The south-east Antrim ‘brigade’ of the unionist paramilitary UDA has claimed all its members will have stood down within the next five years.
Independent unionist councillor Tommy Kirkham said the organisation was now working towards a new “peaceful” future - but that it needed eight million pounds to do so.
Several hundred hardline unionists from the Antrim area met at the Clarion Hotel in Carrickfergus this week for the unveiling of ‘Beyond Conflict,’ a plan for the future of ‘loyalist’ communities.
The powerful south-east Antrim unit of the UDA, said to have more than 2,300 members, also confirmed that it had totally broken off contact with the mainstream UDA.
Once led by John ‘Grugg’ Gregg, who was murdered by fellow UDA members in 2003, the unit was responsible for some of the most brutal sectarian murders of the conflict.
In recent years, the group shot dead three teenagers in separate attacks, including one Protestant boy mistakenly identified as a Catholic.
Yesterday, however, Mr Kirkham claimed that the UDA’s most deadly unit was now turning its back on violence for good.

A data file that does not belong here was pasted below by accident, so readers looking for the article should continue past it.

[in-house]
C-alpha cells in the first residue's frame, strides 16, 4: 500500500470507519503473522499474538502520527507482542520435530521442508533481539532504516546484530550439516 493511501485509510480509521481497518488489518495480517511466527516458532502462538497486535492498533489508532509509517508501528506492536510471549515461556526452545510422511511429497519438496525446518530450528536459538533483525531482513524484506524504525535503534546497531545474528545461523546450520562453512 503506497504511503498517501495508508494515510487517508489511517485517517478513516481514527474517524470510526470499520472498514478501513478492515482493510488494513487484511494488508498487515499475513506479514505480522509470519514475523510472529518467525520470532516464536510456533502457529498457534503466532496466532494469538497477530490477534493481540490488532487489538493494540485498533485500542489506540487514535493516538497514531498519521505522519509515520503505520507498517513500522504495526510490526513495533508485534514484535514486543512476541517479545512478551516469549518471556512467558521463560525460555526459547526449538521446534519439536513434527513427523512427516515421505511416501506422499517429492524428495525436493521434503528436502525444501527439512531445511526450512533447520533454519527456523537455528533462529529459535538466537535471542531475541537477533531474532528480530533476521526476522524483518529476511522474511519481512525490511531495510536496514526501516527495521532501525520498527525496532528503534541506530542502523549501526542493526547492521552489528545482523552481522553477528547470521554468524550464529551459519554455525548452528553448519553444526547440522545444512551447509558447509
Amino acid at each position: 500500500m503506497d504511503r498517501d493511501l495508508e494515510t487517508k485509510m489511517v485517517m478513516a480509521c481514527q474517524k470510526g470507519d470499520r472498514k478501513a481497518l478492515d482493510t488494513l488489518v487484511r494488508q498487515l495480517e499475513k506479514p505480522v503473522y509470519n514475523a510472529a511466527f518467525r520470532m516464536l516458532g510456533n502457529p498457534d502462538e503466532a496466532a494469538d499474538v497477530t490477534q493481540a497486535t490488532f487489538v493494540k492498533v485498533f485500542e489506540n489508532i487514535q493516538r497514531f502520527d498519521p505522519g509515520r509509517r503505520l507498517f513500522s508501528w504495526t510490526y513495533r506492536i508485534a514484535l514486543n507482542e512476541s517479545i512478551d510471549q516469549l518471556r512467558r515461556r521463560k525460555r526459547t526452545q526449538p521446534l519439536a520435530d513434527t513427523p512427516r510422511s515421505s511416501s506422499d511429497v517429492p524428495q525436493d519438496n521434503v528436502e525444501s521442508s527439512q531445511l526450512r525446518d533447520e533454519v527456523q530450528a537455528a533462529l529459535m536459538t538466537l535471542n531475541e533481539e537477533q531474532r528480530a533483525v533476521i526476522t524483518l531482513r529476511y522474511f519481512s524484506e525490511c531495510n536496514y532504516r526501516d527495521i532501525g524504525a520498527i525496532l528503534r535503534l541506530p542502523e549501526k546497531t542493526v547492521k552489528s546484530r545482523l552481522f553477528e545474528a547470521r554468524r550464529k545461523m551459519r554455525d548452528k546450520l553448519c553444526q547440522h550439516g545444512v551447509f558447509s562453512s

“The Ulster Defence Association in south-east Antrim is totally united in our quest to improve our community and move away from all paramilitary activity,” he said.
Beyond Conflict spelled out a list of projects it was seeking, including a job creation centre and a drug rehabilitation centre.
However, Mr Kirkham said the eight million pounds it called for had yet to be secured. He said this was “not a matter of people being bought off”.
“South-east Antrim is a very unique area which merits its own transformation programme. The willingness and the timing is now right,” Mr Kirkham said.
* Meanwhile, a witness who claimed to have passed on advance knowledge og the murder of a second UDA ‘brigader’. Jim Gray, says the PSNI police have still not interviewed her a year after she provided the information.
The witness said she had seen well-known members of the UDA remove weapons from waste ground and take them to a nearby house the day before Gray was gunned down.
The witness phoned police with the information and gave a description of the men, their car the house that they were seen entering.
“Who knows if they had acted at the time they might have been able to stop the murder taking place,” she said. “I tried to do the right thing but sure what good did it do.”
* The family of a Derry man who has been in a coma since an attack on July 16 expressed shock at the Independent Monitoring Commission’s claim that the UDA was responsible.
It has emerged that the PSNI are treating the assault on father-of-one Paul McCauley at a party as sectarian, although his father had said he did not know what the motive was.